Nigeria is to ratify the Minamata Convention in August, which is aimed at protecting human health and the environment from the adverse effects of mercury, an official, has said.
A Deputy Director in charge of Chemical Management in the Ministry of Environment, Idris Goji, said this in an interview in Abuja on Wednesday.
Mr. Goji said that Nigeria had in October 10, 2013 signed the convention, which would now be ratified in August.
“One hundred and twenty eight countries and the European Union have so far signed the Convention.
“The convention is borne-out of concern for human health and the environment.
“It sets out to protect human health and the environment from anthropogenic emissions and releases of mercury and mercury compounds.
“Towards this goal, it covers a large set of technical issues related to the production, use, trade, emissions, and releases of mercury,’’ he said.
Mr. Goji said that Nigeria had developed a work plan on the process of ratifying the convention and that the process would be completed in August.
He said that the ministry organised a stakeholder meeting last December, noting the ministry had also agreed to work with the Ministry of Justice on the ratification process.
“The UN Institute for Training and Research (UNITAR) is helping Nigeria in the process of ratifying and implementing the convention.
“We are collaborating with UNITAR by funding some initial activities to enable Nigeria ratify the convention and the fund is coming from the government of Switzerland.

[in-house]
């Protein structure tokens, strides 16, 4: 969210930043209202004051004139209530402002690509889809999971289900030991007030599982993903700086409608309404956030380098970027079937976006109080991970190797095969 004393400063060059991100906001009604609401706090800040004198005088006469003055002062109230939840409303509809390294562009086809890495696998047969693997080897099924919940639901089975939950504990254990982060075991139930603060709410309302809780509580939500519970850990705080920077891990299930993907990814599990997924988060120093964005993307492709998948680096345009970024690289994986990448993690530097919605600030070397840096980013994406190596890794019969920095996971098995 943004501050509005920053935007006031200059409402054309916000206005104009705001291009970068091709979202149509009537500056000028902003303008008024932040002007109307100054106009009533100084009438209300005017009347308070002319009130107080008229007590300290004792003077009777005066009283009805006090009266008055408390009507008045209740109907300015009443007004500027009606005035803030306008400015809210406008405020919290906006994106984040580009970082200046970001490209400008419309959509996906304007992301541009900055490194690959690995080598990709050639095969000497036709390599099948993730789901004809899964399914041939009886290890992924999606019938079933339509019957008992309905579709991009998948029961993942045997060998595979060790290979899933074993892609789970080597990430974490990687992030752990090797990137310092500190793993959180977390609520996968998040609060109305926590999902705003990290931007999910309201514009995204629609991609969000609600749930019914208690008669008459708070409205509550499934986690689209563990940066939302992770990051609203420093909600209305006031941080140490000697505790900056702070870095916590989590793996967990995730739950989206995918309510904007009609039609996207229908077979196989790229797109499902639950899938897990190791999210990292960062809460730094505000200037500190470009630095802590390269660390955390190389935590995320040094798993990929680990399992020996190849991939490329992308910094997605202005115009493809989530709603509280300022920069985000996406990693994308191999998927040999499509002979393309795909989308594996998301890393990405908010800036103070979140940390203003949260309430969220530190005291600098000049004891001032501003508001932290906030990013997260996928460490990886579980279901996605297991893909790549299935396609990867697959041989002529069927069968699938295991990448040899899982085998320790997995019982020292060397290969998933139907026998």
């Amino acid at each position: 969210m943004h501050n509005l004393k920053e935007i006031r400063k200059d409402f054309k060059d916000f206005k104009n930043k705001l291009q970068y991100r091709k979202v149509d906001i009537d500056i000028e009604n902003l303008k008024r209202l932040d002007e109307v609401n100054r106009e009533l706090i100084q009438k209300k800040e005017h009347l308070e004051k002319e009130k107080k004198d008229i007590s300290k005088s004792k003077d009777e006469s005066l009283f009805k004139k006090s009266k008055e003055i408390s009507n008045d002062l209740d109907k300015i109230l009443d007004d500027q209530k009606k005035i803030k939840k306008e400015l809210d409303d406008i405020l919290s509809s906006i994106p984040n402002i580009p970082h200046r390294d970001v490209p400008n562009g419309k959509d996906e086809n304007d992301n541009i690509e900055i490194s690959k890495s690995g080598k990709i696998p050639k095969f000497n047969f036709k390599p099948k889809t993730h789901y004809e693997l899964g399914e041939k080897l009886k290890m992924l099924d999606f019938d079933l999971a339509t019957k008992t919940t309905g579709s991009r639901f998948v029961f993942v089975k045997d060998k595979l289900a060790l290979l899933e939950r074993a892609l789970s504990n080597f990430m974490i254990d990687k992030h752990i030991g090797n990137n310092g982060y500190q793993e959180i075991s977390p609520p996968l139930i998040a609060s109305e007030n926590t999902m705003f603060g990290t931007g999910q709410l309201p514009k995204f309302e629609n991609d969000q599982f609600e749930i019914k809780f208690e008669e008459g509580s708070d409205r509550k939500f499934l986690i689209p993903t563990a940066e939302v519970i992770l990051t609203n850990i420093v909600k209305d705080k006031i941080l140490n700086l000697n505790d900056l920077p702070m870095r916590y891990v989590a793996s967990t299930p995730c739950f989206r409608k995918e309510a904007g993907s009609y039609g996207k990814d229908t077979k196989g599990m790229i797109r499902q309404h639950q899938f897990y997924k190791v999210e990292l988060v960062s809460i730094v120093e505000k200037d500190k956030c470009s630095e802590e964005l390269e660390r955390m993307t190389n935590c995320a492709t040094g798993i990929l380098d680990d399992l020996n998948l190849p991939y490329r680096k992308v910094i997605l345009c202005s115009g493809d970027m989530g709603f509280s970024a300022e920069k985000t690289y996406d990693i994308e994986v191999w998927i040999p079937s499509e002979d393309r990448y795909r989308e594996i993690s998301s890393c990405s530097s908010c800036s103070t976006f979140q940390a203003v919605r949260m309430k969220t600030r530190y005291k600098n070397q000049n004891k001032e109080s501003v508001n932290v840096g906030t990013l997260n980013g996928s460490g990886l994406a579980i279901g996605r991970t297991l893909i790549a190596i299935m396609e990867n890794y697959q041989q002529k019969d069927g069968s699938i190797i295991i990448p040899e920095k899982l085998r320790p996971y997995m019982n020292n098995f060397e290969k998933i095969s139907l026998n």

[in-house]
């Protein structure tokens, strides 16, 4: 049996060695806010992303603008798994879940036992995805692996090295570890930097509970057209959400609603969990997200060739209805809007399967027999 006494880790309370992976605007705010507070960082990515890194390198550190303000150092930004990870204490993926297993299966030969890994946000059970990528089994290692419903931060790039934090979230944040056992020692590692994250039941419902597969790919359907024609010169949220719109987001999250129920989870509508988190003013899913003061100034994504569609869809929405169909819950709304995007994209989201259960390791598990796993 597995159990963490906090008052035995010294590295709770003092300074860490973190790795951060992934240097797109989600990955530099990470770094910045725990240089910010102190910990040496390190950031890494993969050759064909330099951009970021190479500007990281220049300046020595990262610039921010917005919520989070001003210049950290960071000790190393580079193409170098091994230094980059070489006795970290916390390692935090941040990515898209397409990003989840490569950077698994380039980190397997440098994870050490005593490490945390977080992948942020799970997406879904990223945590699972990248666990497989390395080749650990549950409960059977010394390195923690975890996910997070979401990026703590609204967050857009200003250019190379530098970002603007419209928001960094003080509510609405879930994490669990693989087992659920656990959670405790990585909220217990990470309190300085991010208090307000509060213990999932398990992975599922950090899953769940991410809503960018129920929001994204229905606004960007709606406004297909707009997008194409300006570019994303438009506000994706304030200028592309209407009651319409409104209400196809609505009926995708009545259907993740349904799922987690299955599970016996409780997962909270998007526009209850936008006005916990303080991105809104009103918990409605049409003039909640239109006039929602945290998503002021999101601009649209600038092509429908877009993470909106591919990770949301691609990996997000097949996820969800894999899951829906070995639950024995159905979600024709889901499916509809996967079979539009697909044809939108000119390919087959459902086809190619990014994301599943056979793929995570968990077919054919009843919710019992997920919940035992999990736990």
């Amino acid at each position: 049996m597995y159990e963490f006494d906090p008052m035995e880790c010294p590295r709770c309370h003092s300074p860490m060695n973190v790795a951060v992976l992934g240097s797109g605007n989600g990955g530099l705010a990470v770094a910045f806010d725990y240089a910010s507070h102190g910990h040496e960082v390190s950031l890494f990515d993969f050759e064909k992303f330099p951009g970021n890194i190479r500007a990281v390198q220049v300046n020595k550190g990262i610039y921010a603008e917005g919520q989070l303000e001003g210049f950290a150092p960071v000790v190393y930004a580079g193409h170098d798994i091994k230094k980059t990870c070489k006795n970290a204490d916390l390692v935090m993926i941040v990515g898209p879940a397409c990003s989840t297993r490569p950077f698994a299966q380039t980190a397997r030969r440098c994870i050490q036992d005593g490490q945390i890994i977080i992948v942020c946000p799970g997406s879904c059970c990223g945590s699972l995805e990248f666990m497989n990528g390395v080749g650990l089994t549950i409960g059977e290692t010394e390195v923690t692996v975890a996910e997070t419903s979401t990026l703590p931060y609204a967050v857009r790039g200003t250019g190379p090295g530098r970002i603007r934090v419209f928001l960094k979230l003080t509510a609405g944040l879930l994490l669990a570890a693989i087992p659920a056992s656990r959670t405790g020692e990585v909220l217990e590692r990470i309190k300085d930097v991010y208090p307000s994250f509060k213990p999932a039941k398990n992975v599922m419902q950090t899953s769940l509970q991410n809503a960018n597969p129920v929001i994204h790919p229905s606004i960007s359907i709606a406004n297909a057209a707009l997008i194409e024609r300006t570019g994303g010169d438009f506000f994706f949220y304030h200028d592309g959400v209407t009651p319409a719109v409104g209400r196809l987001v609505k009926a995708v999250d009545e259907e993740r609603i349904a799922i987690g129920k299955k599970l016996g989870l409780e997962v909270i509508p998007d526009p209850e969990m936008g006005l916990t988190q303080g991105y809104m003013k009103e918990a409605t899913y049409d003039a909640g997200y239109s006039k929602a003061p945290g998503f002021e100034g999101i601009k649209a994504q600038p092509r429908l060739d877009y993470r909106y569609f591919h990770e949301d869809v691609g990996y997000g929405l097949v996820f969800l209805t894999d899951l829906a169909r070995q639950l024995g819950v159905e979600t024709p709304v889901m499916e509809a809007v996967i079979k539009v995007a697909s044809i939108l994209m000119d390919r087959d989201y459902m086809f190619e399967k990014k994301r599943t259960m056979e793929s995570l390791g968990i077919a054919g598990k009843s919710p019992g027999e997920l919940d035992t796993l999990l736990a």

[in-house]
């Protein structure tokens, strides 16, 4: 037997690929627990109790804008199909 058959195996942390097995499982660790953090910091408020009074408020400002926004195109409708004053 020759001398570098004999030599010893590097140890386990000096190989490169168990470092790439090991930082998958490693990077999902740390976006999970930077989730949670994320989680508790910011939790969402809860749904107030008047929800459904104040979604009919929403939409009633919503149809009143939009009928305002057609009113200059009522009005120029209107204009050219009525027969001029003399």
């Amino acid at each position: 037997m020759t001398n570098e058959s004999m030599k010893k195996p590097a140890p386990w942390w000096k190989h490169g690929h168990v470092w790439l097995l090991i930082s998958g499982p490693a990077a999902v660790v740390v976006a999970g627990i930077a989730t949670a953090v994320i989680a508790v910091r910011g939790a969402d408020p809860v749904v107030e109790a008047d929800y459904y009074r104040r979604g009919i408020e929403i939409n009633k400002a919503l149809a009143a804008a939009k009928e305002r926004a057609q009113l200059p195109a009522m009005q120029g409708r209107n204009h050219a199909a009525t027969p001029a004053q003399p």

“We have commenced the process of carrying out those activities, identify sources of mercury in the country and document those activities that are associated with mercury,’’ he said.
The official said that some of the activities carried out by the ministry were on the various sources of mercury in the country that have been polluting the environment.
“The problem with mercury also is that it is a persistent chemical, meaning that it is not easily degraded so that is why it has become a focus internationally.
“So, that is why mercury is the focus globally to make sure that mercury is either eliminated or managed properly.’’
In addition, he said that Nigeria was working hard to implement the tenets of the new global instrument as enunciated in the text of the Convention.
“The Minamata Convention is part of a cluster of agreement on hazardous substances and wastes, together with the Rotterdam, Basel, and Stockholm Conventions.
“These earlier treaties similarly took off with modest beginnings just as the Minamata Convention is doing now, but their Conference of Parties (COPs) have strengthen each of their mandates over time.
“They (COPs) have also demonstrated that it is possible to make valuable progress towards better environmental and human health protection during the implementation.’’
The Minamata Convention on Mercury is a global treaty signed in October 2013 to protect human health and the environment from the adverse effects of mercury.
The convention is named after Japanese city of Minamata, which experienced a decade-long outbreak of severe mercury poisoning after industrial wastewater from a chemical factory was discharged into Minamata bay.
The wastewater contained methyl mercury, a highly toxic mercury compound, which bio-accumulated in fish and shellfish in the bay, local people who consumed seafood from Minamata Bay became very sick, and many also died from the effects.